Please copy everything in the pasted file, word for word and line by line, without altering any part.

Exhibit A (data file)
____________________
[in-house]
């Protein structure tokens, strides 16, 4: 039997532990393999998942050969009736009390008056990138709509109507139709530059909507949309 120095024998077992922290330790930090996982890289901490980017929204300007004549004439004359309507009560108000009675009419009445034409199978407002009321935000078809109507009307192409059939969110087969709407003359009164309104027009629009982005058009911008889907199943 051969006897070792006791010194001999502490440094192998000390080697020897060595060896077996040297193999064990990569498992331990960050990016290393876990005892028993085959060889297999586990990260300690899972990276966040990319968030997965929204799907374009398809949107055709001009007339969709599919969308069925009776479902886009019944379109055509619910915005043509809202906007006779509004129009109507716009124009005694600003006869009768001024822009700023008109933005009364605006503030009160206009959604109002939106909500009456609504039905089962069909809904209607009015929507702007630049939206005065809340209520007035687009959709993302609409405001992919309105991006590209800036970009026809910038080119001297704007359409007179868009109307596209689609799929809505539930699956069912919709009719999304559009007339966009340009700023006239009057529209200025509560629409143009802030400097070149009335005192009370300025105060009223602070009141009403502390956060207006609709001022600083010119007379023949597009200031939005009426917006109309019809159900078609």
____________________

[in-house]
């Protein structure tokens, strides 16, 4: 039997532990393999998942050969009736009390008056990138709509109507139709530059909507949309 120095024998077992922290330790930090996982890289901490980017929204300007004549004439004359309507009560108000009675009419009445034409199978407002009321935000078809109507009307192409059939969110087969709407003359009164309104027009629009982005058009911008889907199943 051969006897070792006791010194001999502490440094192998000390080697020897060595060896077996040297193999064990990569498992331990960050990016290393876990005892028993085959060889297999586990990260300690899972990276966040990319968030997965929204799907374009398809949107055709001009007339969709599919969308069925009776479902886009019944379109055509619910915005043509809202906007006779509004129009109507716009124009005694600003006869009768001024822009700023008109933005009364605006503030009160206009959604109002939106909500009456609504039905089962069909809904209607009015929507702007630049939206005065809340209520007035687009959709993302609409405001992919309105991006590209800036970009026809910038080119001297704007359409007179868009109307596209689609799929809505539930699956069912919709009719999304559009007339966009340009700023006239009057529209200025509560629409143009802030400097070149009335005192009370300025105060009223602070009141009403502390956060207006609709001022600083010119007379023949597009200031939005009426917006109309019809159900078609």